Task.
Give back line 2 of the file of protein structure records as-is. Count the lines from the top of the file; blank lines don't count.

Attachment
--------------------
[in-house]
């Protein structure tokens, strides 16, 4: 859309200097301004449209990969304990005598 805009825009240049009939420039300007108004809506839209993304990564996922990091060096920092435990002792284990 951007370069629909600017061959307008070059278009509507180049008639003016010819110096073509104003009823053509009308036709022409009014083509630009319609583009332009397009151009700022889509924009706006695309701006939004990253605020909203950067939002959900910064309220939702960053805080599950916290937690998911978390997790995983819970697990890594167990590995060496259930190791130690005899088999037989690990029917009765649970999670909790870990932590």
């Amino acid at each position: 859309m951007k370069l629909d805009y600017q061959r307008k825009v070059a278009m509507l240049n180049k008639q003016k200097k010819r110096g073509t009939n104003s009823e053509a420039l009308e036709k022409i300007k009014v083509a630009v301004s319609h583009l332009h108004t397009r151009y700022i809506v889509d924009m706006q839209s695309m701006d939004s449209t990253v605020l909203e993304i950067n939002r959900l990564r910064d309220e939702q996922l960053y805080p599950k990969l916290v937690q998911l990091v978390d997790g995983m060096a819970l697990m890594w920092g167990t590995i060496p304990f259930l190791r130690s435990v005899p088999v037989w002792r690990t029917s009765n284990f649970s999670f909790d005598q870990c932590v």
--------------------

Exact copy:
């Protein structure tokens, strides 16, 4: 859309200097301004449209990969304990005598 805009825009240049009939420039300007108004809506839209993304990564996922990091060096920092435990002792284990 951007370069629909600017061959307008070059278009509507180049008639003016010819110096073509104003009823053509009308036709022409009014083509630009319609583009332009397009151009700022889509924009706006695309701006939004990253605020909203950067939002959900910064309220939702960053805080599950916290937690998911978390997790995983819970697990890594167990590995060496259930190791130690005899088999037989690990029917009765649970999670909790870990932590």